1. Onions 1.5#
  2. Garlic, 2 bulbs
  3. Kale, 1 bunch: Kale Chip Variations
  4. Tomatoes, heirloom, slicers, roma
  5. Cucumbers: Creamy cucumber and tomato salad
  6. Celery: Beef stew
  7. Sweet Bell Peppers (green and colored): Brown rice veggie stir fry
  8. Jalapeno peppers…remove seed and inside ribs to reduce heat, wear gloves!
  9. Yaya carrots 1.5#
  10. German Butterball potatoes 2#
  11. Turnips: Roasted Carrot, turnip and red lentil Soup
  12. Carnival Squash: Roasted acorn with cranberry walnut stuffing
  13. Spaghetti squash: Spaghetti Squash Chow Mein
  14. Green snap beans 1#: Chinese style green beans
  15. Cole slaw cabbage mix…use it in the chow mein recipe above
  16. Broccoli 1/2#
  17. Raspberries, heritage 1/2 pint
  18. Cilantro: Fresh Tomato Salsa
  19. Organic Pasture Raised Eggs, dozen

The weather is beautiful, sunny and fabulous for fall. I think we deserve a little dry, nice fall weather this year as things have been wet for too long. The last of the summertime items come in your box this week: cucumber, green beans, peppers, raspberries, and tomatoes.

Use the tomatoes in a timely manner as many of them are ripe. To test if a tomato is ripe, squeeze it gently and if it’s hard, it’s not ripe. If it gives slightly, it’s ripe. Although we have not yet had a frost here, the outdoor tomatoe plants are spent and ready to be turned in.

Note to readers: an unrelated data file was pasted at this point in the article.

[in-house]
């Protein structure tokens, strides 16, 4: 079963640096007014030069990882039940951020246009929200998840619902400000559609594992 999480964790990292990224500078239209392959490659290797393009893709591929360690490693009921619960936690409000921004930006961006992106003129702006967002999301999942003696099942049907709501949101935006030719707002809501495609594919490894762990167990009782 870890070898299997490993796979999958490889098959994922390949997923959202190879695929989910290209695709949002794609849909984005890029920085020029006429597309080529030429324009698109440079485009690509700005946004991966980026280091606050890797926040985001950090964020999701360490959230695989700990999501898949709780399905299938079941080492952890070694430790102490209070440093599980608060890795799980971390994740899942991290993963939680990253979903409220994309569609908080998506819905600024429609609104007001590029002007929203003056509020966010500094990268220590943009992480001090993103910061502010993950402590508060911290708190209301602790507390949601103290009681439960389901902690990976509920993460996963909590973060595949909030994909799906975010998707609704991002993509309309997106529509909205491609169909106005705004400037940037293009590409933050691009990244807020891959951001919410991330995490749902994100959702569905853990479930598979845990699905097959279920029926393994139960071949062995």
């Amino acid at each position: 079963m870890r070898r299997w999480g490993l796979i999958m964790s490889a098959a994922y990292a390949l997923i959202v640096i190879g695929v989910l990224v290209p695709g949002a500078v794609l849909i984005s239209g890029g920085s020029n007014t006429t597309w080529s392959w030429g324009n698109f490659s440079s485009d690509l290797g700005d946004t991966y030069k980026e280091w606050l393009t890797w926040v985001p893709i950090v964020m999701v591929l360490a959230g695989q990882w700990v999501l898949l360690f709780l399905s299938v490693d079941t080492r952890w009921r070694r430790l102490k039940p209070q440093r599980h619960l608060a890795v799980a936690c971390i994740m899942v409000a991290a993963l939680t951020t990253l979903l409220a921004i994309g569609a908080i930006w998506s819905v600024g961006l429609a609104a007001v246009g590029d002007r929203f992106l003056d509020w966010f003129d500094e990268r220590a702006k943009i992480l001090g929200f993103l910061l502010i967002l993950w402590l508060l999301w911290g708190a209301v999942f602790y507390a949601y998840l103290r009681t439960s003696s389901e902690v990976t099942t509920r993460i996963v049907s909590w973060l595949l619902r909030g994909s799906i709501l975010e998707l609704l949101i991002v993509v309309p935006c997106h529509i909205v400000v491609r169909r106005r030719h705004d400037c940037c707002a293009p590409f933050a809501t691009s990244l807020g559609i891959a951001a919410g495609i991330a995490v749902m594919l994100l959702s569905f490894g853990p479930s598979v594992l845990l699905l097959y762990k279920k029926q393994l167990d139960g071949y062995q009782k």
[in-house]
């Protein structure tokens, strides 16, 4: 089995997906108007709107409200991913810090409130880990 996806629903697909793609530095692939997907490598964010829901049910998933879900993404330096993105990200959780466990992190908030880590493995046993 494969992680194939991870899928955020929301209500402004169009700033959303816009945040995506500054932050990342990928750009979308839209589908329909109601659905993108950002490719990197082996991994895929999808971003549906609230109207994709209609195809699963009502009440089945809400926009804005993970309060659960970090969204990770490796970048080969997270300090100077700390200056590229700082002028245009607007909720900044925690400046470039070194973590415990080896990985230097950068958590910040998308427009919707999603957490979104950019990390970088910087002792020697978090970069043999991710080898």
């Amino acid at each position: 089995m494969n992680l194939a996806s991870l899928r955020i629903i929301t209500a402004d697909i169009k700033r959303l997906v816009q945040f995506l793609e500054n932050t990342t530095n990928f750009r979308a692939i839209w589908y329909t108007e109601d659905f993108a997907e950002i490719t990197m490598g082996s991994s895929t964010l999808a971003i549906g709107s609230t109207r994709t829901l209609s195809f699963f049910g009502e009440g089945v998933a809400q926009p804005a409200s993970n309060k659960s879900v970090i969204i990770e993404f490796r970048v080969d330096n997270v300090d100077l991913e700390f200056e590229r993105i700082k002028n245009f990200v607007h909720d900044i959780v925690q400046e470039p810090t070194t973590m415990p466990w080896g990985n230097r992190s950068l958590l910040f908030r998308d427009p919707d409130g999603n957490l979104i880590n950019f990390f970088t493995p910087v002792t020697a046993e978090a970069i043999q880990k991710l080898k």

As the nights start to dip into the 40s, our cooking styles change as we happily fire up the oven to warm the kitchen. Smells from the slow cooker fill the house and help make eating a warm dinner while juggling busy school and work schedules doable. The possibility of home baked fresh bread even starts to enter my realm of thinking again now that life falls more into a rhythm and darkness forces us to go inside our homes earlier in the evening.

As we work our way through the fall garden, we happily discovered that our cylindrical beets were more abundant than we had realized. Thankfully, we now have several bushels of beets to store and do not have to fret about the loss of our late seeded beets due to flooding. The winter squash were also very abundant and we have a trailer load in the field, up off the ground so the field mice can’t reach them.

The jalapeño peppers are a crop that just keeps giving. I have included a fresh salsa recipe above which uses many items in your box: onions, garlic, tomatoes, cilantro, green peppers, and jalapeños. Remember to be careful cutting open a fresh jalapeño. You may want to wear gloves when taking out the seeds and ribs inside the jalapeño as the oils will stay on your hands and you could touch your eye/lips and feel the burn. Taking out the seeds and ribs of the jalapeño reduces how spicy the jalapeño peppers are and gives some nice heat without overwhelming you. Use as much jalapeño in a recipe as you desire spiciness.

Our last regular pizza nights have ended and only a few special events are scheduled for October. We can breathe a little deeper and prepare to finish the last of the fall planting and harvesting.

Eat Well. Smile Often.

Your Farmer,